Preventing escalation of differences between Saudi Arabia and the UAE:
Different goals have been pursued by Saudi Arabia and the United Arab Emirates after they entered into war with Yemen and this issue has caused discord between the two countries. An example to the point is recent differences between the two countries with regard to al-Mukalla region in Hadhramaut province in southern Yemen, which was revealed by various media outlets. Although such differences have not had major external manifestations, if no serious achievement is gained in the war on the ground, they may intensify and pave the way for divergence between these two countries with regards to other regional and international issues. Therefore, while taking note of the crisis in Saudi Arabia’s relations with Qatar, which disrupted the process of containing Iran, the leaders in the White House believe that further intensification of tensions between Saudi Arabia and the UAE will deal irreparable blows to solidarity between these US allies and this would be to Iran’s benefit. As a result, resolution of the Yemen crisis will reduce grounds for further escalation of these differences.
Quality of Saudi Arabia and Emirati military forces:
As said before, military forces of Saudi Arabia and the United Arab Emirates are of low quality. On the opposite, Iran’s success in suppressing the Daesh terrorist group, stabilizing the political system in Syria, and supporting resistance of Ansarullah fighters as Iran’s allies in Yemen, have boosted credibility of Iran’s military forces. Despite the short period given by Americans to Saudi Arabia and the UAE to end the Yemen war, it does not seem possible that they can have any remarkable achievement in this regard. Therefore, from the viewpoint of American officials, continuation of the ongoing war will prove the above fact; that is, the high quality of Iran’s military forces in the region. Such turn of events will by no means be in line with the United States’ interests.
Lack of any bright prospect in the continuation of Yemen crisis for the United States and its allies:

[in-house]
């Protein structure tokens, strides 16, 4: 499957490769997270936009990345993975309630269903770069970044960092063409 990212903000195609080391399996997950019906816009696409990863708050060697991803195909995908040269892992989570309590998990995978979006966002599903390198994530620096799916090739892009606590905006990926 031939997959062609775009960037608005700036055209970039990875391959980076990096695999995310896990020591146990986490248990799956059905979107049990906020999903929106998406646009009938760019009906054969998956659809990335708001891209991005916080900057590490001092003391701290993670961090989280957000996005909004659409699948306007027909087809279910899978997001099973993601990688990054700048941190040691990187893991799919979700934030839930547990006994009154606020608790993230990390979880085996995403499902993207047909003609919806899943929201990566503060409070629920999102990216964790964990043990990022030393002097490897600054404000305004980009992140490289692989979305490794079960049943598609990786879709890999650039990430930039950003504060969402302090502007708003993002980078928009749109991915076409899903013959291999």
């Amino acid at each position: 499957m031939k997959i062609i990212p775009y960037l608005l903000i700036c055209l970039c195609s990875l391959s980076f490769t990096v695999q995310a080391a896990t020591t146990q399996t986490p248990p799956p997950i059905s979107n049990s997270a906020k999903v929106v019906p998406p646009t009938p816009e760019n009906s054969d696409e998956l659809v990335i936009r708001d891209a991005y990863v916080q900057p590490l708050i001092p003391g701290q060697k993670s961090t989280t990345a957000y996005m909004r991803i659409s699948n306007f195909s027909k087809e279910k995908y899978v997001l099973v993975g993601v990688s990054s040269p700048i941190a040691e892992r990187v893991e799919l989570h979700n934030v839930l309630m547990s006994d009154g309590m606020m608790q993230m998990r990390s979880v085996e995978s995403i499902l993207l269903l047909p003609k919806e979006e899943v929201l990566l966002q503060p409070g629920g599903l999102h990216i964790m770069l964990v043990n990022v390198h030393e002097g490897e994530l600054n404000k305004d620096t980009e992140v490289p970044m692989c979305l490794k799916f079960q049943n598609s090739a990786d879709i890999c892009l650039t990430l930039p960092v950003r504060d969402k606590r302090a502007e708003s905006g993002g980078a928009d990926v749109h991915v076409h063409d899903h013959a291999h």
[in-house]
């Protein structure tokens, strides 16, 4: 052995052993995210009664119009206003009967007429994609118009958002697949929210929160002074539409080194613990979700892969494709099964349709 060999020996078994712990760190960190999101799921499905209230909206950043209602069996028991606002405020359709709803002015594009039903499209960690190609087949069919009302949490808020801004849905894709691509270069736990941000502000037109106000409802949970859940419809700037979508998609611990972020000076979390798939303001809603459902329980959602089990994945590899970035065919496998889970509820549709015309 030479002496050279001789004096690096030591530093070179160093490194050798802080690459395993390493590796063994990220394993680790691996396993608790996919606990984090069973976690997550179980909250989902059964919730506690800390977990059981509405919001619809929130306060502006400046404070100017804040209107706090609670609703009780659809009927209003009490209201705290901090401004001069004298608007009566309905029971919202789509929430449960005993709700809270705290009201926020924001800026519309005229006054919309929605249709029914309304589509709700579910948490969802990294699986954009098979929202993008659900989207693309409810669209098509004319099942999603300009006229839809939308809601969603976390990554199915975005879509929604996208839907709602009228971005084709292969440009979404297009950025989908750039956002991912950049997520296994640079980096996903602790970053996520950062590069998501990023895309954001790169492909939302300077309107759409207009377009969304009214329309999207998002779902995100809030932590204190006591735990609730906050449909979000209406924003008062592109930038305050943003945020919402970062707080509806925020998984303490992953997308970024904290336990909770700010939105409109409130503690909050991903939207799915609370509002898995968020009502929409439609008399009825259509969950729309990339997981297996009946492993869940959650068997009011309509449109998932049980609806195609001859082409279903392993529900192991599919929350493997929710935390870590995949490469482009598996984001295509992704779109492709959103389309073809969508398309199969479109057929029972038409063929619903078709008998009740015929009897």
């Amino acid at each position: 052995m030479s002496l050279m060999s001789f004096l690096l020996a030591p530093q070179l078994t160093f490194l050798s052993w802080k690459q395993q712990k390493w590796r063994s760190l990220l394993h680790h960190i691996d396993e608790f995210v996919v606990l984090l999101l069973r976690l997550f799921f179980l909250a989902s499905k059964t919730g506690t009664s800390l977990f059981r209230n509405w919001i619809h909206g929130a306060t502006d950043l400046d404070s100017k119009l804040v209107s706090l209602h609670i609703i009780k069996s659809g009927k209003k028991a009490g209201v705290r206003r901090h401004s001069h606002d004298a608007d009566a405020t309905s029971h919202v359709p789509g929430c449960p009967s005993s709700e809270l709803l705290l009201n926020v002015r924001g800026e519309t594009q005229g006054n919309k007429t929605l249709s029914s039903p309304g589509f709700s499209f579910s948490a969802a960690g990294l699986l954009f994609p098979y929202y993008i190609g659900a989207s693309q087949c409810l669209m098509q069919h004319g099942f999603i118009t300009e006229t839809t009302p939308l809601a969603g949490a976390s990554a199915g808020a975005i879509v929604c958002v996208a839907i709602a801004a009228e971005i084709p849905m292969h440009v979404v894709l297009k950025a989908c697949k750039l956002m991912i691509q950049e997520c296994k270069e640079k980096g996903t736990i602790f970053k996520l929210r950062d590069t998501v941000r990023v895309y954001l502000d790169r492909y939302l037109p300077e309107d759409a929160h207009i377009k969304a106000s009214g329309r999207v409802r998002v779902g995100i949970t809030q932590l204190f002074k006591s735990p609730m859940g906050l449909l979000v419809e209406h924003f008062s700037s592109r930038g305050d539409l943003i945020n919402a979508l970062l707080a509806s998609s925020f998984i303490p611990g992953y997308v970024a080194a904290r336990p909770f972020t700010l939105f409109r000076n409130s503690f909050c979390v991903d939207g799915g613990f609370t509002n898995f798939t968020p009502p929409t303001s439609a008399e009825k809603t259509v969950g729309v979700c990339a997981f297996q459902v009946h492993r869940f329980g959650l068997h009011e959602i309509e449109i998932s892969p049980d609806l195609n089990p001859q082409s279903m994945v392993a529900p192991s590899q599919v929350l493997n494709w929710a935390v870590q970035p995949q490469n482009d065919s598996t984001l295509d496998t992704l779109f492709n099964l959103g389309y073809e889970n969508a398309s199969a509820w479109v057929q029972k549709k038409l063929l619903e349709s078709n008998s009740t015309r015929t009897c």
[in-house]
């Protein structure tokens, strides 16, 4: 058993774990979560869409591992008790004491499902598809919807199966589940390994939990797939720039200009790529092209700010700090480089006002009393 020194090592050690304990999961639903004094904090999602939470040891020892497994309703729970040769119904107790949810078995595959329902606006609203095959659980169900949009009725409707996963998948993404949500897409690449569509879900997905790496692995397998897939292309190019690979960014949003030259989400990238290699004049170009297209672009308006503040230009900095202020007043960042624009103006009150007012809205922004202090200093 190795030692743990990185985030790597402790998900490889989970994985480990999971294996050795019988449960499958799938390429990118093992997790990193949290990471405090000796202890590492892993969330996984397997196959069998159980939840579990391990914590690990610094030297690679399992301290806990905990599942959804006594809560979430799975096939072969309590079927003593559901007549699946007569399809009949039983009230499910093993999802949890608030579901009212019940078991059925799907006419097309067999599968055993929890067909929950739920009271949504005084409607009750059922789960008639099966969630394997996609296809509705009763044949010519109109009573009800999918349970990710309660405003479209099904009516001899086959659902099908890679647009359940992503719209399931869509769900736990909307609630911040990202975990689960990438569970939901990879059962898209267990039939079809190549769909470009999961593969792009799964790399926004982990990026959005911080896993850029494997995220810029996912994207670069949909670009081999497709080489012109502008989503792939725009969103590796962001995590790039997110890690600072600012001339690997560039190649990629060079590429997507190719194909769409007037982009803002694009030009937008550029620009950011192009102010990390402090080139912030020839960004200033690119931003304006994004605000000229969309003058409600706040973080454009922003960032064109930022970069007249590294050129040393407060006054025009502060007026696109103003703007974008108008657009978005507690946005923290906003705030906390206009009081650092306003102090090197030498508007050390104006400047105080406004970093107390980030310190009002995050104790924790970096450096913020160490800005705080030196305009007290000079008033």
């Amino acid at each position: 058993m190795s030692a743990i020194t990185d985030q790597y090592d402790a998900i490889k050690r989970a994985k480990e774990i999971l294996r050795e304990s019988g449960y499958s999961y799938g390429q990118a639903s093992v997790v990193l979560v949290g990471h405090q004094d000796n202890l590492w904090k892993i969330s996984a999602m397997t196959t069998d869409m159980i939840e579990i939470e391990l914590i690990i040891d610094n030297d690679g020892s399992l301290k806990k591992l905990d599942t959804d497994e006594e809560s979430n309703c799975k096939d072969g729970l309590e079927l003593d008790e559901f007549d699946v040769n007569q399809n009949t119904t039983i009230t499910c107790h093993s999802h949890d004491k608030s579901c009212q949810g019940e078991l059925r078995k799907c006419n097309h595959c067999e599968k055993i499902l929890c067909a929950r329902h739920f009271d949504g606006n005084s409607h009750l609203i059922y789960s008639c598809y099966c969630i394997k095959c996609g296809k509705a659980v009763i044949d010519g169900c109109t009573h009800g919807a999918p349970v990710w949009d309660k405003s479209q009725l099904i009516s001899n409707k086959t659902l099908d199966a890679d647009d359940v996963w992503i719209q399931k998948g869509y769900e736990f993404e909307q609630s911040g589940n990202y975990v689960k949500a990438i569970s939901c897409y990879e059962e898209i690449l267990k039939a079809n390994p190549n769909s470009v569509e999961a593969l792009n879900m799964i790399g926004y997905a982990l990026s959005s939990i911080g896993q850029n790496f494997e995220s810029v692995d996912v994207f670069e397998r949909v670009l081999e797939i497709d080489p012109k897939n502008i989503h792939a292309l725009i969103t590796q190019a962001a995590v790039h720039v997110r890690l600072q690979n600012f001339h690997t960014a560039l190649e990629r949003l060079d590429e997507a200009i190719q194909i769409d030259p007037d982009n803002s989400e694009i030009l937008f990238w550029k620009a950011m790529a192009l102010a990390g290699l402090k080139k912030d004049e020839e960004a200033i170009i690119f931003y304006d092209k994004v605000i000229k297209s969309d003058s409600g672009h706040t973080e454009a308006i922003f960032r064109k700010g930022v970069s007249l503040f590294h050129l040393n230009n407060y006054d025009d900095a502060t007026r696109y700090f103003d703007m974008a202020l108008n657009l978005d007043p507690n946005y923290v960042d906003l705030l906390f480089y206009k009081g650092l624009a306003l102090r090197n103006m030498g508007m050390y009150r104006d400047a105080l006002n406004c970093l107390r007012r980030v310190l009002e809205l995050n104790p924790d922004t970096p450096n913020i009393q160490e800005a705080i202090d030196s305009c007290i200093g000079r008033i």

In view of its heavy military and human rights costs and due to absence of any remarkable achievement on the ground, there would be no bright prospect in sight if the Yemen crisis continues. The only spinoff of its continuation will be an even higher cost for all involved parties. This issue will undermine the United States’ large-scale strategy toward Iran.
Increased internal discontent in Yemen:
During the past few months, several factors have been at work to cause division in the opposite front of Yemen’s Ansarullah fighters. Those factors include: 1.inability of Mansur Hadi’s government to have any remarkable achievements in the area of politics or the war on the ground; 2. excessive demands put forth by those close to Hadi; 3. major economic problems, including devaluation of Yemen’s national currency, riyal, and long delays in the payment of salary to civil servant; and 4. dissatisfaction of southern Yemeni parties with Hadi’s policies. These factors have made way for certain political turnarounds, which although still on a limited scale, may provide ground for a change in the political balance in favor of Ansarullah. It appears that this state of affairs has stirred concerns in the United States and Saudi Arabia. As a result, a meeting was held in the middle of November 2018 attended by officials from the United States, Saudi Arabia, the UAE and the UK. The meeting, which focused on fighting the economic crisis in Yemen, meant to find a solution for the country’s economic crisis and heightened public discontent of Hadi’s government. The participating countries reached the conclusion that the current course of developments in the Yemen war was not to the benefit of their allies in the country.
Intelligence and military assessments:
Although no intelligence and military assessment of the Yemen crisis has been so far released by Western and Arab security and military institutions, it is possible that if such assessments existed, they would point to lack of a bright prospect for the continuation of the crisis in Yemen. Direct involvement of the US Department of Defense in this issue can be a sign of this fact. In general, decisions about such developments are left to the Department of State. Therefore, direct involvement of the Department of Defense serves to confirm such assessments.
The experience of four years of war in Yemen shows that Saudi Arabia and its Western allies, especially the United States, sought to reduce Iran's regional influence while meeting a maximum degree of their own interests. However, their approach has led to the failure of political processes in restoring peace to the country. Recent emphasis put by American and British officials on the need to put an end to the Yemen crisis is indicative of a change in their policies and strategies toward Yemen. The most important reasons behind that change include the necessity of focusing on Iran, pressures from human rights groups, the need to ensure smooth flow of energy, and possibly to make way for conducting intelligence and military assessments.
Economics and Energy
Caucasus and Central Asia